Don McAlpine was also an underwater cameraman. Don has filmed several big budget Hollywood movies. We attended a lecture he gave at Film Australia. I ‘d worked with Don on the Great Barrier Reef off Heron Island in 1969 and had not seen him since in all those years.
It was the first black marlin caught at Cairns by Peter Bristow and his crew. Gordon Hallam alongside Peter. Both were beach fishermen at Point Lookout, Queensland beforehand.
After six-solid months of boat building Pete’s \\Avalon\\ was launched and so began his remarkable life on the sea. Japanese advertising agents named him \\The Old Man of the Sea\\ for a whiskey commercial.
We’ve touched on these subjects before. Briefly there were three young game-fishing skippers that went to Cairns and started an industry that became the talk of the world (of big game fishing).
The spin-off for Australia was it put Cairns, then a very sleepy fishing port, on the international tourist map.Large hotels eventually followed and hoards of tourists seeking access to the Great Barrier Reef.
Exact figures on how the catch rates went over the years is another story. During the 1970′s many one thousand pound (or larger) fish were caught and later, many released with tags.
Peter later moved to Pohnape (Fed States Micronesia) then on to the Portuguese island, Madeira, off the west African coast, where he has found a fisherman’s paradise, and a lifestyle most dream of.
**RWF** (photo in mirror reverse) at the Australian Skindivers Convention, Kangaroo Island, South Australia. December 1963.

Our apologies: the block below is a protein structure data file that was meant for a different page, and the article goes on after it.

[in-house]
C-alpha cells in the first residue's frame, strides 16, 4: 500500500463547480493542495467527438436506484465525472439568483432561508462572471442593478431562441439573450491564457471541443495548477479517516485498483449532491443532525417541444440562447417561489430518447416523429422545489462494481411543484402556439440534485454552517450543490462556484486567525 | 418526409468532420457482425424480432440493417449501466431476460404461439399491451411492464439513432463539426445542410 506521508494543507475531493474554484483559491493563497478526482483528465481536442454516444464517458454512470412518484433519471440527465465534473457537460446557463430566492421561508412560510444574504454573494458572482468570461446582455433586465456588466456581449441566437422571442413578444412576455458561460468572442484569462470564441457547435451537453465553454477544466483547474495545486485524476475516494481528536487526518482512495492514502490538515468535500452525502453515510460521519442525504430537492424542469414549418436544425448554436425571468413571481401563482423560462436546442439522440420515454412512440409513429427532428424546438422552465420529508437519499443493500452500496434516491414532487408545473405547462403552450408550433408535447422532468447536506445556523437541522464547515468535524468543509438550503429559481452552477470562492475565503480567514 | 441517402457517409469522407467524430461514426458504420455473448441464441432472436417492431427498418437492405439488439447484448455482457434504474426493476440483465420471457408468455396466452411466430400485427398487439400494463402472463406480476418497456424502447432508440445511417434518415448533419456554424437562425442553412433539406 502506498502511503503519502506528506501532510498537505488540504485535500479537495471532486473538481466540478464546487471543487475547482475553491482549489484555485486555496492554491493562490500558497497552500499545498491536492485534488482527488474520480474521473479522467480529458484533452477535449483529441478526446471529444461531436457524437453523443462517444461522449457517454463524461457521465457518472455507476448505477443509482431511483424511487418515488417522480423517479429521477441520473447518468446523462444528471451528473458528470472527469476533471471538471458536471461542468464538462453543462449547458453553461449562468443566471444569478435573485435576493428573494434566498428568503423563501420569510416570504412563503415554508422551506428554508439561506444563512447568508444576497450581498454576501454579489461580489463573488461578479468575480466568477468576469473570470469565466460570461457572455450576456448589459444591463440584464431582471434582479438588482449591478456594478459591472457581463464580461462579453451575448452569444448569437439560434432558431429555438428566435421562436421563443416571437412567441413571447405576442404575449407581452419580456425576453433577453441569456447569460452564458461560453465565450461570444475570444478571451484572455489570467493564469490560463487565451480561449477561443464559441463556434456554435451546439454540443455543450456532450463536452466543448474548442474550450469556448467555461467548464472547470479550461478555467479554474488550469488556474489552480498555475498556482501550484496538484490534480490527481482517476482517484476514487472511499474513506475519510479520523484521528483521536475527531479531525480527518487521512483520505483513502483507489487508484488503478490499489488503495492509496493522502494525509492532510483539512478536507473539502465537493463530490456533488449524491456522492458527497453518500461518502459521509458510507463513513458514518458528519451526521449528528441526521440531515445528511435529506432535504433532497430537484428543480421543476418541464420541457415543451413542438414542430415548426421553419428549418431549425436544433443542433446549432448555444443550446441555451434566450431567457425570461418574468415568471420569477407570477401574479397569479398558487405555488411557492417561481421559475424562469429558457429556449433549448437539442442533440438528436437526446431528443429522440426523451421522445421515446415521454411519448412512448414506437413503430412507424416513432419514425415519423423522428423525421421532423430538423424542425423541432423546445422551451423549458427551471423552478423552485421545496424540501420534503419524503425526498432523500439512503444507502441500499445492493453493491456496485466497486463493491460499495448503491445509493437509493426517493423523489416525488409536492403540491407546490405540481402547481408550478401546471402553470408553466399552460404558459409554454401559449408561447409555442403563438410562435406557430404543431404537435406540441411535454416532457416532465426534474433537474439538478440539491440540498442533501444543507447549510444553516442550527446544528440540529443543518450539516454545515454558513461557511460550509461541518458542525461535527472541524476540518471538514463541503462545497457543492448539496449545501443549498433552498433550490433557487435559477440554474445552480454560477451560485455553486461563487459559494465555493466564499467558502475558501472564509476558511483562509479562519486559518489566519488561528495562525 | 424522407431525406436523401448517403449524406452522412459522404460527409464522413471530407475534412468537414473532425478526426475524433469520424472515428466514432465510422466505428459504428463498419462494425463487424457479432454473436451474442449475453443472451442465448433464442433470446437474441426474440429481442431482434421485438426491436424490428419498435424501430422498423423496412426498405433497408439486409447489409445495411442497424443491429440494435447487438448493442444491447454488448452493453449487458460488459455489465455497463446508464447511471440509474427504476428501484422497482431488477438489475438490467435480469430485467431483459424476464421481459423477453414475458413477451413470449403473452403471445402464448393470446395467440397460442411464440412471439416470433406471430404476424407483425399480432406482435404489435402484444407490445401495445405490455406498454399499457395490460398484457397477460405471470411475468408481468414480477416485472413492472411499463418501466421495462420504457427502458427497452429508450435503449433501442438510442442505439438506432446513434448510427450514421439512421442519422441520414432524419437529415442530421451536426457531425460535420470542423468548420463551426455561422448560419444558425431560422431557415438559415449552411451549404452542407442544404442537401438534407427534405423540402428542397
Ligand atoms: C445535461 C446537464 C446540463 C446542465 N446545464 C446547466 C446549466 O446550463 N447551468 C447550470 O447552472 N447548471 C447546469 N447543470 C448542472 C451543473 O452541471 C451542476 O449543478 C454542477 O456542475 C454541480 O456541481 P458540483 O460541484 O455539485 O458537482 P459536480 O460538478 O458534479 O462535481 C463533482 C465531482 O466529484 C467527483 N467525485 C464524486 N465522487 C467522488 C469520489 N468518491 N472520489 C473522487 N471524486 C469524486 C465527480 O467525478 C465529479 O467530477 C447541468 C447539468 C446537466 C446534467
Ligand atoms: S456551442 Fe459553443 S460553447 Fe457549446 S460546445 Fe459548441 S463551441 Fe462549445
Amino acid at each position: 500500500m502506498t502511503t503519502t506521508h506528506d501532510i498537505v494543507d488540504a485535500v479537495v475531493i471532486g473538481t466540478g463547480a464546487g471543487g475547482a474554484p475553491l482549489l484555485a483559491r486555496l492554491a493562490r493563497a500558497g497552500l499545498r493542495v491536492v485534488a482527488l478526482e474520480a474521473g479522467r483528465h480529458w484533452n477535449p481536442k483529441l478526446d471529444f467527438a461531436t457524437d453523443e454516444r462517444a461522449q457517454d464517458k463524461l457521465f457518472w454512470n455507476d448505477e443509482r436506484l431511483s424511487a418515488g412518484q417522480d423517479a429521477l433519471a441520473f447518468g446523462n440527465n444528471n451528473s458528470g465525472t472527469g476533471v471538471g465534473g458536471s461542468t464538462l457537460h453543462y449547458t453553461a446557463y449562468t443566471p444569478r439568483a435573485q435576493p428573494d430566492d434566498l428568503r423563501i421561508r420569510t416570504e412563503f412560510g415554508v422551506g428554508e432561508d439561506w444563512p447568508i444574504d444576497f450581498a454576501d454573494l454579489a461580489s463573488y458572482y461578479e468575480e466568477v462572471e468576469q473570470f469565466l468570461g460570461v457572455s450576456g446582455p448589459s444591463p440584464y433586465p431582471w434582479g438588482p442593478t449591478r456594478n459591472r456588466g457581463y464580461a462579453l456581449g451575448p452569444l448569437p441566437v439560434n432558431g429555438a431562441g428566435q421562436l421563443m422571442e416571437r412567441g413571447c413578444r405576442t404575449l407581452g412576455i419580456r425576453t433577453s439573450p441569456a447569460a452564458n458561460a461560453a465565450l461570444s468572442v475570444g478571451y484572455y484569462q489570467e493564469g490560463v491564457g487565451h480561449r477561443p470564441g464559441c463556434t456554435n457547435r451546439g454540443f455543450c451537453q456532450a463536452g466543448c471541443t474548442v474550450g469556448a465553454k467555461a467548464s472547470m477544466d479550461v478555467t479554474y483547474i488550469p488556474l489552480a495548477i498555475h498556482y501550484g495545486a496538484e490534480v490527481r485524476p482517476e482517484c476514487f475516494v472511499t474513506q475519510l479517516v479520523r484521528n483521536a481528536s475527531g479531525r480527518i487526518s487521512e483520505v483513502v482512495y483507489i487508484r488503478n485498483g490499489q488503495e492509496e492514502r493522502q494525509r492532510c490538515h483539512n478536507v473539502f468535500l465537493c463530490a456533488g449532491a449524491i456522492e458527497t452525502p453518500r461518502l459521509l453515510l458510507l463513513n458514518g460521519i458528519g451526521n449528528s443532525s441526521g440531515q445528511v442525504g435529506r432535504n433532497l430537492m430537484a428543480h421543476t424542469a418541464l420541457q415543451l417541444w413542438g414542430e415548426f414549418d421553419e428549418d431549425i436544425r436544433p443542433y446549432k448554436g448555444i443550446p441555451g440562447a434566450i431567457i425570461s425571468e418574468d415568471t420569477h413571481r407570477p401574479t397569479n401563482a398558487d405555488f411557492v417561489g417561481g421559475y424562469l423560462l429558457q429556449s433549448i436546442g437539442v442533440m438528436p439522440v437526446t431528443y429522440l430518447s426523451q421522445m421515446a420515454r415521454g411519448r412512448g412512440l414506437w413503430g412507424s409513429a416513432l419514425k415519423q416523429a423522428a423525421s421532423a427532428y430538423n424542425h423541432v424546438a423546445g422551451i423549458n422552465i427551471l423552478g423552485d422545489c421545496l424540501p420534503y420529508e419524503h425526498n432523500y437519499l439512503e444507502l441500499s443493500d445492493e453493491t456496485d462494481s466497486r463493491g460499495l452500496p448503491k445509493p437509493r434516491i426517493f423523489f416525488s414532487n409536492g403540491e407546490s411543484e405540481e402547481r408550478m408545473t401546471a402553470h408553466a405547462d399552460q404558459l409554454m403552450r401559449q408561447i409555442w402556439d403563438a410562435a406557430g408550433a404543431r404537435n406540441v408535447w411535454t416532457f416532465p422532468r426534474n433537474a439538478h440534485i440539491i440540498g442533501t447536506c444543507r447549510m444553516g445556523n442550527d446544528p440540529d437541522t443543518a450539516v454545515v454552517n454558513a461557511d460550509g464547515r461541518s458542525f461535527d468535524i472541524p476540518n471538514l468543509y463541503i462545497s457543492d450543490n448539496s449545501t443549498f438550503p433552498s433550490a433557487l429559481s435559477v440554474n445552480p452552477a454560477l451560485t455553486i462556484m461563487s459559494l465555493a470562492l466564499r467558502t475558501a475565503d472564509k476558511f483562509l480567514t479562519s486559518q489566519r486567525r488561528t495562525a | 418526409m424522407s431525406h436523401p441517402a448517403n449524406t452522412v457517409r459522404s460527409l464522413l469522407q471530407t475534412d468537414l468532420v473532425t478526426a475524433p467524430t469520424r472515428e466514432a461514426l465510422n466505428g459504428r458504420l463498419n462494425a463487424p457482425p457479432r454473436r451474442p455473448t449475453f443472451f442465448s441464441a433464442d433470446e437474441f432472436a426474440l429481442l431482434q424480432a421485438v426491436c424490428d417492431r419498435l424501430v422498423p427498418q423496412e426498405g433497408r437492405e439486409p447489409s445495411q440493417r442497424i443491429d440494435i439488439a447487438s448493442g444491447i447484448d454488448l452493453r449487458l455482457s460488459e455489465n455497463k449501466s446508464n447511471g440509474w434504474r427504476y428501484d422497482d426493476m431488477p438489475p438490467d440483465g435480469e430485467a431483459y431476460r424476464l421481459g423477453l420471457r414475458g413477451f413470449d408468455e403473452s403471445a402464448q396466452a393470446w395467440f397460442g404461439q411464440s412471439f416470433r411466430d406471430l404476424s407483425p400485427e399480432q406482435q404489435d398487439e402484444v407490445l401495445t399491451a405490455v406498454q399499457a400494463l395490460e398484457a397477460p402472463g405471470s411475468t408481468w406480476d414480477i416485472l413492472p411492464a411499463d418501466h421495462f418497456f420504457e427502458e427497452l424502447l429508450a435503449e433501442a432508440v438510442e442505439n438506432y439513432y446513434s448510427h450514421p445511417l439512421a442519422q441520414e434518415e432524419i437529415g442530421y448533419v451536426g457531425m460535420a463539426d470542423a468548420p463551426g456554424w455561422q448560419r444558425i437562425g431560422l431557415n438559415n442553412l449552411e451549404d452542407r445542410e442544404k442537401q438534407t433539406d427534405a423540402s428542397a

Very lucky the white pointer shark did not bite any harder. We helped in the making of a 30-minute documentary featuring this shark ‘victim’ making a return to the sea underwater.
In the 1960′s this was an original news story. A recipient of a shark bite going into the sea and to fight sharks.
It was my prior belief that perhaps, \\severe psychological trauma\\ would be a long-lasting side-effect following any such contact with JAWS after reading the best selling “Shark Attack” by Victor Coppleson.
Beach shark-bite recipients (aka shark attack victims) were spared what may be certain death when blood transfusions began being given at the beach instead of the hospital, on recommendations contained in the book.
About the same time leading club spear fishermen John Sumner, Ron Taylor, Ted Louis and Dave Rowlings were making regular donations to **the blood bank** – just in case.
Hi this was last Sunday’s catch off the Van Bruggan’s Dream and the Rick Mill wrecks then went for a quick dive with Chad on Monday morning same wrecks and the Bottle Washer, 1 to 1½ m viso yuk! Saw some Jewies but they were too smart. Had a shot at a Jewfish under the aft of the V.B.D. and just as I squeezed the trigger it moved and cleaned missed it only to hit a golden snapper behind it! (I meant to do that……) HAVE THE BEST WEEKEND EVER Cheers Rick.